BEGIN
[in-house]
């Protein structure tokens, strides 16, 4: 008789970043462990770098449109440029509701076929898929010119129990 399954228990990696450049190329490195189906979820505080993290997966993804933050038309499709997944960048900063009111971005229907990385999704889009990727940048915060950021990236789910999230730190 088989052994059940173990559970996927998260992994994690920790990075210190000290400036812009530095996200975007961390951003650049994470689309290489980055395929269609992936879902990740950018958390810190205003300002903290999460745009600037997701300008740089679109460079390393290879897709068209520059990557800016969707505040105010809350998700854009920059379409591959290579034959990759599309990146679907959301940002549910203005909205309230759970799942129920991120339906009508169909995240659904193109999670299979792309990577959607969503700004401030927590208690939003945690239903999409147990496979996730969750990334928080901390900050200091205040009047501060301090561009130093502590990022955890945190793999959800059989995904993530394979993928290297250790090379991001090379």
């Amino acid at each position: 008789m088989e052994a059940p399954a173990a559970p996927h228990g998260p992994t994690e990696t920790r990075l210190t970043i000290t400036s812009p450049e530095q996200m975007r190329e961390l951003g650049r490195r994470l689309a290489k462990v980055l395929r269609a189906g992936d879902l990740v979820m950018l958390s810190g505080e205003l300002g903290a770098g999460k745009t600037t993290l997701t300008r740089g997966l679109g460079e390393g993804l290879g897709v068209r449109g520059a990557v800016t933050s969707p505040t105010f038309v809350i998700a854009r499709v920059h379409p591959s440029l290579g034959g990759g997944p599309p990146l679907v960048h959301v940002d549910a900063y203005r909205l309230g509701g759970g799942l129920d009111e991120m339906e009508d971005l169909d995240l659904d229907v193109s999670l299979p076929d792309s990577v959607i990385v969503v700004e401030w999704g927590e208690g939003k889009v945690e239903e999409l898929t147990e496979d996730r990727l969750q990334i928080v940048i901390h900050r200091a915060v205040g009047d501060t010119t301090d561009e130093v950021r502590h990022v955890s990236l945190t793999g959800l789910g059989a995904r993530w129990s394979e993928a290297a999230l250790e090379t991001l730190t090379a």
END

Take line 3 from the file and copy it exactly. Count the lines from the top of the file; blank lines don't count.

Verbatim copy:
């Amino acid at each position: 008789m088989e052994a059940p399954a173990a559970p996927h228990g998260p992994t994690e990696t920790r990075l210190t970043i000290t400036s812009p450049e530095q996200m975007r190329e961390l951003g650049r490195r994470l689309a290489k462990v980055l395929r269609a189906g992936d879902l990740v979820m950018l958390s810190g505080e205003l300002g903290a770098g999460k745009t600037t993290l997701t300008r740089g997966l679109g460079e390393g993804l290879g897709v068209r449109g520059a990557v800016t933050s969707p505040t105010f038309v809350i998700a854009r499709v920059h379409p591959s440029l290579g034959g990759g997944p599309p990146l679907v960048h959301v940002d549910a900063y203005r909205l309230g509701g759970g799942l129920d009111e991120m339906e009508d971005l169909d995240l659904d229907v193109s999670l299979p076929d792309s990577v959607i990385v969503v700004e401030w999704g927590e208690g939003k889009v945690e239903e999409l898929t147990e496979d996730r990727l969750q990334i928080v940048i901390h900050r200091a915060v205040g009047d501060t010119t301090d561009e130093v950021r502590h990022v955890s990236l945190t793999g959800l789910g059989a995904r993530w129990s394979e993928a290297a999230l250790e090379t991001l730190t090379a």